Two sets of thoughts have come together in my mind during the past week. The first comes from an advance copy of Joe Castleberry’s latest book The New Pilgrims (review forthcoming). As he discusses the issue of immigration in relation to the United States, he reminds readers that in the Bible, the people of Israel are instructed to “not mistreat or oppress a foreigner, for you were foreigners in Egypt” (Exodus 22:21). It is a simple sentence, yet carries great significance.
My second reflection has been about how my own family–in this case my grandmother’s–were refugees in Europe following the Second World War. Displaced from the Balkans and newly widowed, my great-grandmother took her four children to Germany, not quite knowing what would happen. They had to rely on others for protection and survival. They made it, but it was a harrowing time.
These two thoughts have come together in a way best represented by two images. The first (which I will not show here) is the image of a young child washed up on the shore of Turkey. He and his family were refugees from war in Syria, and in the process of the journey the boy paid the ultimate price. The second image is of a different type. It is from Germany in recent days. There, as people fleeing chaos have arrived in one of the leading countries of Europe, they have been welcomed and encouraged.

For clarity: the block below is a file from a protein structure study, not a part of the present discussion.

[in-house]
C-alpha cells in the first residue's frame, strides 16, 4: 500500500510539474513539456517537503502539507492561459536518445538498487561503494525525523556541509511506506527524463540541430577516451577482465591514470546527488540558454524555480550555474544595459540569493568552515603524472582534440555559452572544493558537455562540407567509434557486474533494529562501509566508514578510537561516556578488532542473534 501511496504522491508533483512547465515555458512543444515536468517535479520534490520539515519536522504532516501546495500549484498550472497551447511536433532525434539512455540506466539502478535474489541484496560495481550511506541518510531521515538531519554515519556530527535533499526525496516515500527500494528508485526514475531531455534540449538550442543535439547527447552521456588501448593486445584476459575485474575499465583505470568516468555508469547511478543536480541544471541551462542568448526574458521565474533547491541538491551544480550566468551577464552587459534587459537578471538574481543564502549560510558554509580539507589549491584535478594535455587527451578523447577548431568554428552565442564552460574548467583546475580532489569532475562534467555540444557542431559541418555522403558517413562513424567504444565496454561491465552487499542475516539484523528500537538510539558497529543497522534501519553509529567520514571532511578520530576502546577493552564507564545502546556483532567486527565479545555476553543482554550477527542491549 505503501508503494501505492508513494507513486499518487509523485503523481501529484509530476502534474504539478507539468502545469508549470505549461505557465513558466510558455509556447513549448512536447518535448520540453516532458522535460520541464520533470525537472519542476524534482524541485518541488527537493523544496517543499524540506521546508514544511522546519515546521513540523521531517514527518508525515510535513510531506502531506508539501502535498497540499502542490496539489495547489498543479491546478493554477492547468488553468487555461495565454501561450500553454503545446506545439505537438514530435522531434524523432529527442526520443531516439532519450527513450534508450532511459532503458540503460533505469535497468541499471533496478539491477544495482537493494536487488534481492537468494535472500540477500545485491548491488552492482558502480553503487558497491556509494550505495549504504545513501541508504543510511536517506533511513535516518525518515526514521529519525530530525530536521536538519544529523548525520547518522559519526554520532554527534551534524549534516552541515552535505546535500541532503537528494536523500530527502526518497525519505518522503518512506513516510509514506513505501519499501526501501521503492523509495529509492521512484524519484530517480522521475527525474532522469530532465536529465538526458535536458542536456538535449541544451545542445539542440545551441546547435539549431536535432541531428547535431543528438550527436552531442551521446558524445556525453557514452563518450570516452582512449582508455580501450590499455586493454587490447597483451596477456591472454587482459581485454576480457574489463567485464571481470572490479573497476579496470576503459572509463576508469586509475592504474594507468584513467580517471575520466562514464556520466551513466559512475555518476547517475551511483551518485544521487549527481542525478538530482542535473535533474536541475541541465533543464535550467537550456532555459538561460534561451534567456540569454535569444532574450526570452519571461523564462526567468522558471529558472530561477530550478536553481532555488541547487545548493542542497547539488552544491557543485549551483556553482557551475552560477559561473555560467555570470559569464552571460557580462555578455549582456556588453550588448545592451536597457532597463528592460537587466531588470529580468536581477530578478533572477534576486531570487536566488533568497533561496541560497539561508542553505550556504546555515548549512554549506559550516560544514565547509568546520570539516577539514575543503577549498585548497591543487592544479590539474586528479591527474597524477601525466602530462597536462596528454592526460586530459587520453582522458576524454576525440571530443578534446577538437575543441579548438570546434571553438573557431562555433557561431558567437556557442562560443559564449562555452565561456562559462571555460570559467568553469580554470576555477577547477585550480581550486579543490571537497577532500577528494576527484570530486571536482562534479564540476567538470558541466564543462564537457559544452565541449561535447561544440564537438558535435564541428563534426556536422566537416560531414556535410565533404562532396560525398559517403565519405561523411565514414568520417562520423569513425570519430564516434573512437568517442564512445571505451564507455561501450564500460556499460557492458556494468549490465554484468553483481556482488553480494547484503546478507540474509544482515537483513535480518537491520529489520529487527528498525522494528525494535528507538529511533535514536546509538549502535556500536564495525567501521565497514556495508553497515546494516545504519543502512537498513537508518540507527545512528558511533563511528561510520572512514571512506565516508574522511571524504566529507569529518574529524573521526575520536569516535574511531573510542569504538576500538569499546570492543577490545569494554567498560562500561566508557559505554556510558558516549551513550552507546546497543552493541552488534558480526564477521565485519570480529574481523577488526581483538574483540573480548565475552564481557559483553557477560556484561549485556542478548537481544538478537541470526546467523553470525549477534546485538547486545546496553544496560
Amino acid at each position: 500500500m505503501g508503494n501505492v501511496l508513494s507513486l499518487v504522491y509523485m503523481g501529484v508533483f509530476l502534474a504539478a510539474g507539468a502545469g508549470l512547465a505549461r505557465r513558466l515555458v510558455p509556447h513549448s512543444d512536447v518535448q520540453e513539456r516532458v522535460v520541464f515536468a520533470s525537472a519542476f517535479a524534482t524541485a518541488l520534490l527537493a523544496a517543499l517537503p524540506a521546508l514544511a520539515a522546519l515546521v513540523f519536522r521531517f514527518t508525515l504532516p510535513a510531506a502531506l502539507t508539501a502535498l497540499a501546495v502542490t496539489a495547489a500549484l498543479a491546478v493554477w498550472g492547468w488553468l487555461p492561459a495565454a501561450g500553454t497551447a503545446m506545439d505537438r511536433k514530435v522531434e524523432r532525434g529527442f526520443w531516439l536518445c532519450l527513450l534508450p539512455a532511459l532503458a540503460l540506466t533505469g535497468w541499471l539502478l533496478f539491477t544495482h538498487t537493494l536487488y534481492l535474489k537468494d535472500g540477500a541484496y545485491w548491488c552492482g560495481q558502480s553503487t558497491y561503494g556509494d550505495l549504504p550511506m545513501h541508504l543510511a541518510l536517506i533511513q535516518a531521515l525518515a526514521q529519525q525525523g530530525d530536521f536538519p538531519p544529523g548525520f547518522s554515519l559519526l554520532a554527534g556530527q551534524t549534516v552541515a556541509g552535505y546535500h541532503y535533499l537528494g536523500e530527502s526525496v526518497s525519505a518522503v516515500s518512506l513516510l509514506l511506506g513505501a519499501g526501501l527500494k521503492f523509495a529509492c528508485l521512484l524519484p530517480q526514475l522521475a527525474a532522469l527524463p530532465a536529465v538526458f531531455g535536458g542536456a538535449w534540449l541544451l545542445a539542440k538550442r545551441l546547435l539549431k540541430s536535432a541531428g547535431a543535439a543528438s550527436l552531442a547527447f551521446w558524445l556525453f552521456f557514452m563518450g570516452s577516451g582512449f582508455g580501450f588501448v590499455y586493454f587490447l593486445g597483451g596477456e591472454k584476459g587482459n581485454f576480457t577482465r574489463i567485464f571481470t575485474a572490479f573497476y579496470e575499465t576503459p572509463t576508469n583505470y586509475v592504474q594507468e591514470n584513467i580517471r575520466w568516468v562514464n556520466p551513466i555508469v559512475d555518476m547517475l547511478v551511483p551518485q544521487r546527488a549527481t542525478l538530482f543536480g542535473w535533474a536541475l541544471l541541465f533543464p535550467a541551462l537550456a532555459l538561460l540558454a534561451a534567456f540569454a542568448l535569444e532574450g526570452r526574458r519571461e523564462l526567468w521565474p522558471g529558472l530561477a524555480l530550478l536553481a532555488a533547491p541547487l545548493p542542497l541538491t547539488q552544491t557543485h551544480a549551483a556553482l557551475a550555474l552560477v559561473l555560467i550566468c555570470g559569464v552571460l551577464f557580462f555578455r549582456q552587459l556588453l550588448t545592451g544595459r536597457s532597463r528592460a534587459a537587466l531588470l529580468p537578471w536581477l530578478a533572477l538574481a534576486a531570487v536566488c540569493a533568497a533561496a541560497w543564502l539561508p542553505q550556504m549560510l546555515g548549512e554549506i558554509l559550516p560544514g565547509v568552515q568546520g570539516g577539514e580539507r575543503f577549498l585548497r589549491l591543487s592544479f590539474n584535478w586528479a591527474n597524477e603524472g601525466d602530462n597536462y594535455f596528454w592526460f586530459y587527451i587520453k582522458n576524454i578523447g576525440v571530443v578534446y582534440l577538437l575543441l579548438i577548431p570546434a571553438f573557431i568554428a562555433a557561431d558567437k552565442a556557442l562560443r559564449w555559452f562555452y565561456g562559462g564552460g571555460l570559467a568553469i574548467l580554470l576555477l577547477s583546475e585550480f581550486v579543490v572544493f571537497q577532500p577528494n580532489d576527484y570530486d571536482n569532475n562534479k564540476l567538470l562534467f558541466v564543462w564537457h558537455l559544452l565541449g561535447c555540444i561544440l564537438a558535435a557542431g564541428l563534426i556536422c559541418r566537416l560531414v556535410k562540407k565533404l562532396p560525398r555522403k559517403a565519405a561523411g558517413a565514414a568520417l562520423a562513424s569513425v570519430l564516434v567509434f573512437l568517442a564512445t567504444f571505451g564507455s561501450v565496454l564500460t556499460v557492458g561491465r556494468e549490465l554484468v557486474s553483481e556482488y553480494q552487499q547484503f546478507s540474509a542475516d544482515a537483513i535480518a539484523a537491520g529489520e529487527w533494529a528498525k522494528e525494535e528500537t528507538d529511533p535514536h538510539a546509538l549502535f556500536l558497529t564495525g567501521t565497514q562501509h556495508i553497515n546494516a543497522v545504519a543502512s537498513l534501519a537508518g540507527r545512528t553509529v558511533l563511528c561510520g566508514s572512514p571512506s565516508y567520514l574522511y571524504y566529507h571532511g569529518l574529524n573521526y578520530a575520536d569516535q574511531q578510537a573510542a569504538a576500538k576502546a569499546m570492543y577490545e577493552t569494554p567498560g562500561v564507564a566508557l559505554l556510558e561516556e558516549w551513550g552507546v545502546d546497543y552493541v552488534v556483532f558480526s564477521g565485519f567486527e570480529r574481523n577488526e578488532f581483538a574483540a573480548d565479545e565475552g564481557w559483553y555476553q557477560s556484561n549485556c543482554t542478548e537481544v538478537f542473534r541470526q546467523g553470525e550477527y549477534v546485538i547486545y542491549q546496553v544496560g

As we think about the deprivation that exists in our world and the reasons that whole families choose to uproot themselves and flee to the unknown, we get the briefest of glimpses at the lives of these refugees. In so doing, we might pause to reflect how they are not just “other people,” but in a very real sense us–our ancestors, descendants, or distant relatives–but for the alteration of a few specifics of birth and socio-political realities.
The imago Dei is there, and the call of God to the fatherless, the widow, the foreigner, and poor remains. Whether that refugee is entering a continent 3000 miles away or from countries in this hemisphere seeking safety within American borders, ought we not to consider our response? I can’t ignore the question, because my own flesh and blood were in their shoes just two short generations ago. And, but for the grace of God, we could all be in that place right now.